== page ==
Every year, it’s the same song and dance. Don’t believe me? Just Google “Pride commercialism,” “corporate Pride” or “rainbow capitalism,” and you’ll find countless articles from the past couple years, whining about corporate money in Pride parades, corporations pretending to care about LGBT+ people while funding politicians who target the community, and the tasteless rainbow tchotchkes being sold by every big box store possible. And yet with these years upon years of discourse, what has changed? Has Pride ever successfully been reclaimed? Have they upset anyone at a corporation other than some exhausted and underpaid social media intern? Unfortunately not.
Now, I won’t deny that branded Pride is a special kind of existential horror as identity transforms into a market. As McFarland Bruce notes, “Critics today argue that to successfully court businesses, Pride parades tone down the more contentious, provocative displays in favor of presenting gays and lesbians as eager consumers who pose no threat to businesses’ social power.” These critics aren’t wrong.
But really, is it any different than the museums, galleries and other institutions currently putting on copious and sometimes half-assed exhibitions for the 50th anniversary of the Stonewall riots? Particularly the art spaces that never before cared about artists engaging with LGBTQ issues, but have suddenly found meaning in the anniversary as something they can sell to collectors for both money and kudos points? It’s still commercialization, but just higher-end (maybe), better aesthetics (debatable), and dare I say, much less fun (definitely). I’d much rather peruse Target’s Pride section than to go another tired and staid Pride exhibition this month.
However, rainbow capitalism isn’t the only Pride being sold. We also seem to be in a period where we’re also being sold rainbow anti-capitalism or strangely corporate anti-corporate Pride. I mean, there’s even anti-capitalist merch, including a T-shirt on Amazon that reads “Queer Liberation Not Rainbow Capitalism.” Actually it says “Capitailism,” which I’m not sure if that’s a furry joke or a typo. Nevertheless this critique is for purchase for just $19.99! Make sure everyone knows you’re no sell out by buying this!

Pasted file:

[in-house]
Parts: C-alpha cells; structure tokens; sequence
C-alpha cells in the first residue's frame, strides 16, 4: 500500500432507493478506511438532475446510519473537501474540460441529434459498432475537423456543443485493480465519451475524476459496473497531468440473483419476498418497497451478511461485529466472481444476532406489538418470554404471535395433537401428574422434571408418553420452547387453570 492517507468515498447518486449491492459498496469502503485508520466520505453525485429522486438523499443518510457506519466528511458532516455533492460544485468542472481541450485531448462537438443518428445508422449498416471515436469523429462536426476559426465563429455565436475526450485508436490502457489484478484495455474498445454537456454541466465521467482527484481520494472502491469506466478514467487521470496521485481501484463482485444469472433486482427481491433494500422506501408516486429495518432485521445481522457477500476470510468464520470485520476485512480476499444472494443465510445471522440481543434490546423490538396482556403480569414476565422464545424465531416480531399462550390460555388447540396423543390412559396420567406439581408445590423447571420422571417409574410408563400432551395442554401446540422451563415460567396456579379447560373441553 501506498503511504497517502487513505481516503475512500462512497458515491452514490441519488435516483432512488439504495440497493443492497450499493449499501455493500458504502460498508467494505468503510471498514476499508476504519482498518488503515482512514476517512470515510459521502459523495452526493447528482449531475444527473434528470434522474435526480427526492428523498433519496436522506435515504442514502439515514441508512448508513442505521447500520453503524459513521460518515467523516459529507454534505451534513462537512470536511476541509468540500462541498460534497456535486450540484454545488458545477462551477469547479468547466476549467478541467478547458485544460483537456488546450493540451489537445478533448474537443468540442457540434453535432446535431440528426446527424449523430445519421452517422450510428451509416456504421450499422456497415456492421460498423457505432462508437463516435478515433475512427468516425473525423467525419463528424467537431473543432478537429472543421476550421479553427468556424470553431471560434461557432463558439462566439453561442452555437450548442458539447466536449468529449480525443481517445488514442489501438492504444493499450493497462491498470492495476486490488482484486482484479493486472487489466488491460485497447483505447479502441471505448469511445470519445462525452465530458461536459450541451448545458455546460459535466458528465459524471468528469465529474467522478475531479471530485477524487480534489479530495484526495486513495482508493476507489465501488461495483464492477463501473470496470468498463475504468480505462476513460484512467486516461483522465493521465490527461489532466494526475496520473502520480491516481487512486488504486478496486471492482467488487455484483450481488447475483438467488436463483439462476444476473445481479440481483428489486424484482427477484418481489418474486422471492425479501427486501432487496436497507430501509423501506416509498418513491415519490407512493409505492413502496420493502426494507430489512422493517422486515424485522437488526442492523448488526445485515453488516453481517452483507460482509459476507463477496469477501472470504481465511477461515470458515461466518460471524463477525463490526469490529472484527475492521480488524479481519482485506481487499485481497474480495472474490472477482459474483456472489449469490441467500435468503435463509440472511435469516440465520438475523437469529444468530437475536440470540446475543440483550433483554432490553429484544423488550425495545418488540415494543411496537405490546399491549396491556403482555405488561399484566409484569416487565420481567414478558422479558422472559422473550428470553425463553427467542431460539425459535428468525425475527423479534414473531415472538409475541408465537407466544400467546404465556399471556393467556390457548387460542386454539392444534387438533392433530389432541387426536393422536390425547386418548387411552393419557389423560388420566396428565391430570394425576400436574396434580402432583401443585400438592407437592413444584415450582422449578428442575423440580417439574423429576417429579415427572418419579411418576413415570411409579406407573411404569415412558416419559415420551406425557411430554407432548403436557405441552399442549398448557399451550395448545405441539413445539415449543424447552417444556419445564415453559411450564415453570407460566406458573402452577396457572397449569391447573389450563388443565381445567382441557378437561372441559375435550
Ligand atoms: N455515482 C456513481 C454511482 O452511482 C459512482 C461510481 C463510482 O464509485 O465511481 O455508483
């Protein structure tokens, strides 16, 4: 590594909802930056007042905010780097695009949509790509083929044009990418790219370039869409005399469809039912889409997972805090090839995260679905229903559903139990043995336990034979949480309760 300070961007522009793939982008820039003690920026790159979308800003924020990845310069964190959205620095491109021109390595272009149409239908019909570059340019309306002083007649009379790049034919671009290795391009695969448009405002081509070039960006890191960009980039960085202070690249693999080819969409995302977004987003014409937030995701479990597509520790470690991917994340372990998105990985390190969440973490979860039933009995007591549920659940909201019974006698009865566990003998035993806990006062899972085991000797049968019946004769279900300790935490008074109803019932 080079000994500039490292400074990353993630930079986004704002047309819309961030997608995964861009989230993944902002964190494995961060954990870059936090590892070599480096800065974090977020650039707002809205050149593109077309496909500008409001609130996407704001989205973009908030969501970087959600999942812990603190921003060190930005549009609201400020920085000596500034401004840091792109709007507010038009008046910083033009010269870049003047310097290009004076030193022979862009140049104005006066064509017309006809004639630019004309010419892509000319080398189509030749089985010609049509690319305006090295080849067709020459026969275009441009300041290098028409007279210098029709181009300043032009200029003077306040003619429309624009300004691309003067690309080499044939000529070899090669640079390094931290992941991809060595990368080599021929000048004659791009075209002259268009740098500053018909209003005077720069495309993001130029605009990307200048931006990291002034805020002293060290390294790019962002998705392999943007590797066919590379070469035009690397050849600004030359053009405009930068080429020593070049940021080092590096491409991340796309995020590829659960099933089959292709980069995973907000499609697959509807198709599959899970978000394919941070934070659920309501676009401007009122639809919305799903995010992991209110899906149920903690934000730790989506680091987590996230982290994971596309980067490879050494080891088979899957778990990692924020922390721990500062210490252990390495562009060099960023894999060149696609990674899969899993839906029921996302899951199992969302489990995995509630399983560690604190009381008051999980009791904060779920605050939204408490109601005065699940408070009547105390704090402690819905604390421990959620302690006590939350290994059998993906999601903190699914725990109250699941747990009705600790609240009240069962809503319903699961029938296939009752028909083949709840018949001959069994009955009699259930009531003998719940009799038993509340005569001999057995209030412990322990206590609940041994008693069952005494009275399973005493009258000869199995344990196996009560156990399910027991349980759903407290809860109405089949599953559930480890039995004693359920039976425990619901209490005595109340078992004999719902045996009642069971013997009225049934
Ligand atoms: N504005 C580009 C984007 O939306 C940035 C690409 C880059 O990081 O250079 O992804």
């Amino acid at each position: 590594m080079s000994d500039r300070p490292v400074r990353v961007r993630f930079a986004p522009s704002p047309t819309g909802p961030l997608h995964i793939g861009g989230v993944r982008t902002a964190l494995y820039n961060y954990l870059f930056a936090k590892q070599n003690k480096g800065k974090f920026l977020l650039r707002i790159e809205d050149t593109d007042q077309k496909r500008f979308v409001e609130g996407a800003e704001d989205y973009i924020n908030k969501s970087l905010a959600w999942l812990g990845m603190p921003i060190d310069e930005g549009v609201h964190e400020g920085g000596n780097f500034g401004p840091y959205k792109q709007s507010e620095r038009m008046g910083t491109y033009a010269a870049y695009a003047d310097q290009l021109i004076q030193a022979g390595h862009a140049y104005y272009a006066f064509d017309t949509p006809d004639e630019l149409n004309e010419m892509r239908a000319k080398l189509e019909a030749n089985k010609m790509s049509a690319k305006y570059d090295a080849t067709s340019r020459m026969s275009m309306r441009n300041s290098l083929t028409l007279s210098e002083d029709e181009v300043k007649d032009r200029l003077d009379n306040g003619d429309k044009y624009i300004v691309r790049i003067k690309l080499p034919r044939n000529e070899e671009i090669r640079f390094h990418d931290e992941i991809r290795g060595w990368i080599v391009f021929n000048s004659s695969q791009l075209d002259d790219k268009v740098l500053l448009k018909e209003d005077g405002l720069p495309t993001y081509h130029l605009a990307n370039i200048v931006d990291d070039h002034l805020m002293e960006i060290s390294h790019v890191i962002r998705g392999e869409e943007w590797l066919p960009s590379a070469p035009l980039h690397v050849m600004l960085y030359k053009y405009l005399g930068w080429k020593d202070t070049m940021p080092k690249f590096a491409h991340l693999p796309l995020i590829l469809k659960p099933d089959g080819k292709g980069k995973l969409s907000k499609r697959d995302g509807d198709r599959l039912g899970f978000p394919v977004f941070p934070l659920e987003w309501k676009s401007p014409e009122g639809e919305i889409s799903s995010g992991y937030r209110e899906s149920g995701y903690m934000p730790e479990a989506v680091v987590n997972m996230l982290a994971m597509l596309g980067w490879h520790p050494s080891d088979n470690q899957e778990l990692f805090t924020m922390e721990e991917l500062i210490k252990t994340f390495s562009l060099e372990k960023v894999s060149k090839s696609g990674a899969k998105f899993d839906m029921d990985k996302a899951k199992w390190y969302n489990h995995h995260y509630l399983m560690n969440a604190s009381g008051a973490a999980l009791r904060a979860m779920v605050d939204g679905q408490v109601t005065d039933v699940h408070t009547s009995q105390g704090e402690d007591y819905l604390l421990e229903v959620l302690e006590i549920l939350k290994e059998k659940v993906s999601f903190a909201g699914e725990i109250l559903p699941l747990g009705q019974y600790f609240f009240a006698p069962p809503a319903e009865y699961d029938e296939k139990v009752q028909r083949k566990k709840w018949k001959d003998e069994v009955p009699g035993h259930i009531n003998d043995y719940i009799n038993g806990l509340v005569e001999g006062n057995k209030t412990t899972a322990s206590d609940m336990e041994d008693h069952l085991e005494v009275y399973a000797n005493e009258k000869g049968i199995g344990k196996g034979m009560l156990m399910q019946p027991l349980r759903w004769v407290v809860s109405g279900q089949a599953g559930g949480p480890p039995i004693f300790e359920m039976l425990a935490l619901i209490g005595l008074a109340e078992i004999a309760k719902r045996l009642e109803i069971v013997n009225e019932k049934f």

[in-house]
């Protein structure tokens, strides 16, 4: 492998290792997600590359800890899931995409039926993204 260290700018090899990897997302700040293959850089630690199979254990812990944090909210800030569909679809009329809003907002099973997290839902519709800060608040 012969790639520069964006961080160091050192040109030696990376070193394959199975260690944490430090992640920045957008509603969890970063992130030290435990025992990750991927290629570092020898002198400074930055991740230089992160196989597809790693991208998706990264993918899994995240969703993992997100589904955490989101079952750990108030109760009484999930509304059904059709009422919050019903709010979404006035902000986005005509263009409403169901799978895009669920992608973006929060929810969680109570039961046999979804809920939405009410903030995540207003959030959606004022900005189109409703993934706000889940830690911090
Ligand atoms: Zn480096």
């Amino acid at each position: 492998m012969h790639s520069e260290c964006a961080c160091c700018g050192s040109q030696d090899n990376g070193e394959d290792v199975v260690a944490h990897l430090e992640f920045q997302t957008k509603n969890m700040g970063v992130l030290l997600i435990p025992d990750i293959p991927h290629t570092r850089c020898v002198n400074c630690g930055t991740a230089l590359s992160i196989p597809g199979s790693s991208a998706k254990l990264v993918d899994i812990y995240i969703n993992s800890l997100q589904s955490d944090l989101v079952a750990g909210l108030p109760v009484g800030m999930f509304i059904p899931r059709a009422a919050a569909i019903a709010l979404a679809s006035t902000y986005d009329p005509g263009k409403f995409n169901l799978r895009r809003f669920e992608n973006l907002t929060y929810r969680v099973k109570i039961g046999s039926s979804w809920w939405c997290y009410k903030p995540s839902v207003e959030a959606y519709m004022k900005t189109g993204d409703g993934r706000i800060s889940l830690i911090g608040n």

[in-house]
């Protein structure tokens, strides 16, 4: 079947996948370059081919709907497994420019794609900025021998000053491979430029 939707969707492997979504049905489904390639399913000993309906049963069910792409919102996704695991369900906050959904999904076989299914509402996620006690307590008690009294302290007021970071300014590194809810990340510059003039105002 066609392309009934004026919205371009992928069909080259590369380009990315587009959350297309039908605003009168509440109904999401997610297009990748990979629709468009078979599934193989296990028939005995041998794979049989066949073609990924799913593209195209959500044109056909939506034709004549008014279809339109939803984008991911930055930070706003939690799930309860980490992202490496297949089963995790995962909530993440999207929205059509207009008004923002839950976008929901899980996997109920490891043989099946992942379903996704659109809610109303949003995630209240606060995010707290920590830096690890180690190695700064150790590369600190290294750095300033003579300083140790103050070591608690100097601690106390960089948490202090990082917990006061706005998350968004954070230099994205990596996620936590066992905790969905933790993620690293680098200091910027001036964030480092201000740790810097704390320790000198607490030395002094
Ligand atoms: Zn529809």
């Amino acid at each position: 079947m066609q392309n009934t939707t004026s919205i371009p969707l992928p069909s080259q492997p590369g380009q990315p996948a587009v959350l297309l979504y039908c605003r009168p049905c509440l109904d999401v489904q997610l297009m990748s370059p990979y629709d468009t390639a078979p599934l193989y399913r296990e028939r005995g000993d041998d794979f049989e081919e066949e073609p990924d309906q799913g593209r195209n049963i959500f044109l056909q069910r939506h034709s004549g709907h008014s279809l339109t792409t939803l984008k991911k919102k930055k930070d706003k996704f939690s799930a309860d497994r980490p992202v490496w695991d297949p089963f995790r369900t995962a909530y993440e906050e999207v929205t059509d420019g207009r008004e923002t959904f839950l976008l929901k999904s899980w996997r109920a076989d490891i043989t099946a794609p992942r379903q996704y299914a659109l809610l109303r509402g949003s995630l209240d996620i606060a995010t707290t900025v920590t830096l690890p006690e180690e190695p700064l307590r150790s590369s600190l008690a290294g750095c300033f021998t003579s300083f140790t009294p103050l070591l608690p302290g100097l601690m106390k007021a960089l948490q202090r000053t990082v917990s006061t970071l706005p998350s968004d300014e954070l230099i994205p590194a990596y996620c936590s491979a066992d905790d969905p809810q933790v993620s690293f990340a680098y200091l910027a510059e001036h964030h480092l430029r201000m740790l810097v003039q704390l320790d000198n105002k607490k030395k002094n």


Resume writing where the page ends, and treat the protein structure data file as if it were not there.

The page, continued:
It must be profitable to criticize corporate Pride. Why else would so many big moneyed publications wedge editorial after editorial whining about how corporate Pride has tarnished the legacy of LGBTQ activism between their Absolut Vodka ads? Virtue signaling think pieces can also be lucrative. Perhaps the best example and certainly the most ironic is Raquel Willis’s article “50 Years Later, Pride Month Is A Disgrace To Our Ancestors.” The op-ed makes strong points about the abandonment of the radical goals promoted by early activists like Sylvia Rivera and Marsha P. Johnson, from racial equality to trans rights and sex worker rights to access to healthcare, for “candy-colored, capitalist glitter fests that claim to honor the annual remembrance of Stonewall in the decades since.” However, the article can’t be understood separately from the venue in which it was published: Out Magazine, historically one of the main offenders in constructing the buying power of a gay market. Aren’t they partially the ones responsible for this glitter fest mess?
Since the cooptation by the forces of capitalism is fast and furious, I’ve decided, instead, to shamelessly love corporate Pride. If you can’t beat em, join em! I’ve always loved everything trashy and bad about America, and what could be worse than a rainbow American flag T-shirt from Walmart? And I know, it seems like rejecting this rainbow avalanche is the more transgressive angle. But, I find telling people that you can’t wait to drape yourself in rainbow from head to toe this June is more deeply unsettling and shocking, than kvetching about rainbow-horned unicorn dolls.
And look. I’m not saying everyone should go out and buy anything and everything with a rainbow on it. If nothing else, steal it! Be true anti-capitalists and shoplift (bonus points if you do it with a rainbow Ikea bag). Squat in the Pride section of Target, while wearing their cringey T-shirts that say “Extra like Guac.” Cruise their dressing rooms! Let capitalism get you laid.
What if by embracing corporate Pride with such over-the-top zeal that it actually worked to turn the corporations off of Pride entirely. Imagine if Listerine endured a bunch of queers tweeting praise at them for how well their Pride mouthwash in a rainbow bottle works after anilingus. They couldn’t get those bottles off the shelves fast enough! Post on TD Bank’s Facebook that you love depositing your rent boy money with them since they don’t ask questions about large amounts of cash. Go for a job interview at Google sporting a rainbow suit from Party City like a Pride clown. Go order your expensive rainbow Just Salad while furiously huffing poppers. Use your shopping spree-induced mania wisely. They want LGBTQ culture, they got it!